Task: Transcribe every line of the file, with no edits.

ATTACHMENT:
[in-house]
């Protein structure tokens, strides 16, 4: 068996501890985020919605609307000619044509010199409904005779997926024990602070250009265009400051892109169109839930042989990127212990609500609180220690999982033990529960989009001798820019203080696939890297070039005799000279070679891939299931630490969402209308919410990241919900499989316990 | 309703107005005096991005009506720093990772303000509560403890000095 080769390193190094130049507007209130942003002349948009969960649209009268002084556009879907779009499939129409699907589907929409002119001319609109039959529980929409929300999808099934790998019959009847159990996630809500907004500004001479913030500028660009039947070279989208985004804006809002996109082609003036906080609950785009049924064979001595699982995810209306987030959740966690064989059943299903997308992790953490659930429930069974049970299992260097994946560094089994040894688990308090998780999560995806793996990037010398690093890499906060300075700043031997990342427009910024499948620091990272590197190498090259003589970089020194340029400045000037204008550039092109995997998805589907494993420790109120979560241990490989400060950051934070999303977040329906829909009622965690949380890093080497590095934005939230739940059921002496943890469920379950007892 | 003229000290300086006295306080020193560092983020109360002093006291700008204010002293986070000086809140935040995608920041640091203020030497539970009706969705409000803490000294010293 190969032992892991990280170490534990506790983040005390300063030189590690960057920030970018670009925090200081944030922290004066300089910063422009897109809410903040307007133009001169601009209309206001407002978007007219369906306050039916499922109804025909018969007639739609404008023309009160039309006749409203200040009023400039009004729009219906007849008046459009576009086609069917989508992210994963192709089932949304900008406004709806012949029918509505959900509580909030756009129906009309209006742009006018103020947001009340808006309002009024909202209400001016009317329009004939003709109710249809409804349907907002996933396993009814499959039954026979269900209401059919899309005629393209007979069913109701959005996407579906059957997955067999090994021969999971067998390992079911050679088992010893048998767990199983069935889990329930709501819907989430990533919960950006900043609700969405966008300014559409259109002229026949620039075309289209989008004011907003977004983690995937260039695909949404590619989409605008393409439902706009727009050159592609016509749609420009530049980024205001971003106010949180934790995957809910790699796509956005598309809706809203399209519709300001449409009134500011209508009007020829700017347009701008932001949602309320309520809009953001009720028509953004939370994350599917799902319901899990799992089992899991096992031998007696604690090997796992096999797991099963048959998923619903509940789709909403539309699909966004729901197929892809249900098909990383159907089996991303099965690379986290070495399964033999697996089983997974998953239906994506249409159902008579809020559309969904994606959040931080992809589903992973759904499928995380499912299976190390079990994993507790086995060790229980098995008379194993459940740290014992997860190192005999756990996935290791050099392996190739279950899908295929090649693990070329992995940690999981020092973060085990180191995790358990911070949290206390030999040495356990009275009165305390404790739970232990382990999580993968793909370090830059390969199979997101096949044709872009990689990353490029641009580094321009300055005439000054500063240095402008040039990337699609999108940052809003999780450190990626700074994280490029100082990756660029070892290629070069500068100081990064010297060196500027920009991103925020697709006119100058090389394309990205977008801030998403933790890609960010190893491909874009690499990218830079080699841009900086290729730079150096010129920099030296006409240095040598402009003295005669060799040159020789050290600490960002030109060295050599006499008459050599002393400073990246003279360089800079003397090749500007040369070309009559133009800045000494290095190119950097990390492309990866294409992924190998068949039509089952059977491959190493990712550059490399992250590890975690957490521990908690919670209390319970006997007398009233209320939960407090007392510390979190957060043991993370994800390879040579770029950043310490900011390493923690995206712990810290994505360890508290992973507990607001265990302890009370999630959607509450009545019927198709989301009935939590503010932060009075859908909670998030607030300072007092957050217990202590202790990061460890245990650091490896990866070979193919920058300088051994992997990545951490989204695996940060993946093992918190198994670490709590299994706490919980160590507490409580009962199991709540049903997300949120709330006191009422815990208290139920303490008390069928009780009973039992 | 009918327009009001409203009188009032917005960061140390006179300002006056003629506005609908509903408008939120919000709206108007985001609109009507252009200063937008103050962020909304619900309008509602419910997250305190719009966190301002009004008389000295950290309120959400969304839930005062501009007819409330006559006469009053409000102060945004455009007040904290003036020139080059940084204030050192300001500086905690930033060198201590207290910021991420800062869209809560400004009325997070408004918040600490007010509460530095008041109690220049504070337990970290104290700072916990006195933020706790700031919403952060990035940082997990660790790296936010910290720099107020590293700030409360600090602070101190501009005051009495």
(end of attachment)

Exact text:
[in-house]
């Protein structure tokens, strides 16, 4: 068996501890985020919605609307000619044509010199409904005779997926024990602070250009265009400051892109169109839930042989990127212990609500609180220690999982033990529960989009001798820019203080696939890297070039005799000279070679891939299931630490969402209308919410990241919900499989316990 | 309703107005005096991005009506720093990772303000509560403890000095 080769390193190094130049507007209130942003002349948009969960649209009268002084556009879907779009499939129409699907589907929409002119001319609109039959529980929409929300999808099934790998019959009847159990996630809500907004500004001479913030500028660009039947070279989208985004804006809002996109082609003036906080609950785009049924064979001595699982995810209306987030959740966690064989059943299903997308992790953490659930429930069974049970299992260097994946560094089994040894688990308090998780999560995806793996990037010398690093890499906060300075700043031997990342427009910024499948620091990272590197190498090259003589970089020194340029400045000037204008550039092109995997998805589907494993420790109120979560241990490989400060950051934070999303977040329906829909009622965690949380890093080497590095934005939230739940059921002496943890469920379950007892 | 003229000290300086006295306080020193560092983020109360002093006291700008204010002293986070000086809140935040995608920041640091203020030497539970009706969705409000803490000294010293 190969032992892991990280170490534990506790983040005390300063030189590690960057920030970018670009925090200081944030922290004066300089910063422009897109809410903040307007133009001169601009209309206001407002978007007219369906306050039916499922109804025909018969007639739609404008023309009160039309006749409203200040009023400039009004729009219906007849008046459009576009086609069917989508992210994963192709089932949304900008406004709806012949029918509505959900509580909030756009129906009309209006742009006018103020947001009340808006309002009024909202209400001016009317329009004939003709109710249809409804349907907002996933396993009814499959039954026979269900209401059919899309005629393209007979069913109701959005996407579906059957997955067999090994021969999971067998390992079911050679088992010893048998767990199983069935889990329930709501819907989430990533919960950006900043609700969405966008300014559409259109002229026949620039075309289209989008004011907003977004983690995937260039695909949404590619989409605008393409439902706009727009050159592609016509749609420009530049980024205001971003106010949180934790995957809910790699796509956005598309809706809203399209519709300001449409009134500011209508009007020829700017347009701008932001949602309320309520809009953001009720028509953004939370994350599917799902319901899990799992089992899991096992031998007696604690090997796992096999797991099963048959998923619903509940789709909403539309699909966004729901197929892809249900098909990383159907089996991303099965690379986290070495399964033999697996089983997974998953239906994506249409159902008579809020559309969904994606959040931080992809589903992973759904499928995380499912299976190390079990994993507790086995060790229980098995008379194993459940740290014992997860190192005999756990996935290791050099392996190739279950899908295929090649693990070329992995940690999981020092973060085990180191995790358990911070949290206390030999040495356990009275009165305390404790739970232990382990999580993968793909370090830059390969199979997101096949044709872009990689990353490029641009580094321009300055005439000054500063240095402008040039990337699609999108940052809003999780450190990626700074994280490029100082990756660029070892290629070069500068100081990064010297060196500027920009991103925020697709006119100058090389394309990205977008801030998403933790890609960010190893491909874009690499990218830079080699841009900086290729730079150096010129920099030296006409240095040598402009003295005669060799040159020789050290600490960002030109060295050599006499008459050599002393400073990246003279360089800079003397090749500007040369070309009559133009800045000494290095190119950097990390492309990866294409992924190998068949039509089952059977491959190493990712550059490399992250590890975690957490521990908690919670209390319970006997007398009233209320939960407090007392510390979190957060043991993370994800390879040579770029950043310490900011390493923690995206712990810290994505360890508290992973507990607001265990302890009370999630959607509450009545019927198709989301009935939590503010932060009075859908909670998030607030300072007092957050217990202590202790990061460890245990650091490896990866070979193919920058300088051994992997990545951490989204695996940060993946093992918190198994670490709590299994706490919980160590507490409580009962199991709540049903997300949120709330006191009422815990208290139920303490008390069928009780009973039992 | 009918327009009001409203009188009032917005960061140390006179300002006056003629506005609908509903408008939120919000709206108007985001609109009507252009200063937008103050962020909304619900309008509602419910997250305190719009966190301002009004008389000295950290309120959400969304839930005062501009007819409330006559006469009053409000102060945004455009007040904290003036020139080059940084204030050192300001500086905690930033060198201590207290910021991420800062869209809560400004009325997070408004918040600490007010509460530095008041109690220049504070337990970290104290700072916990006195933020706790700031919403952060990035940082997990660790790296936010910290720099107020590293700030409360600090602070101190501009005051009495």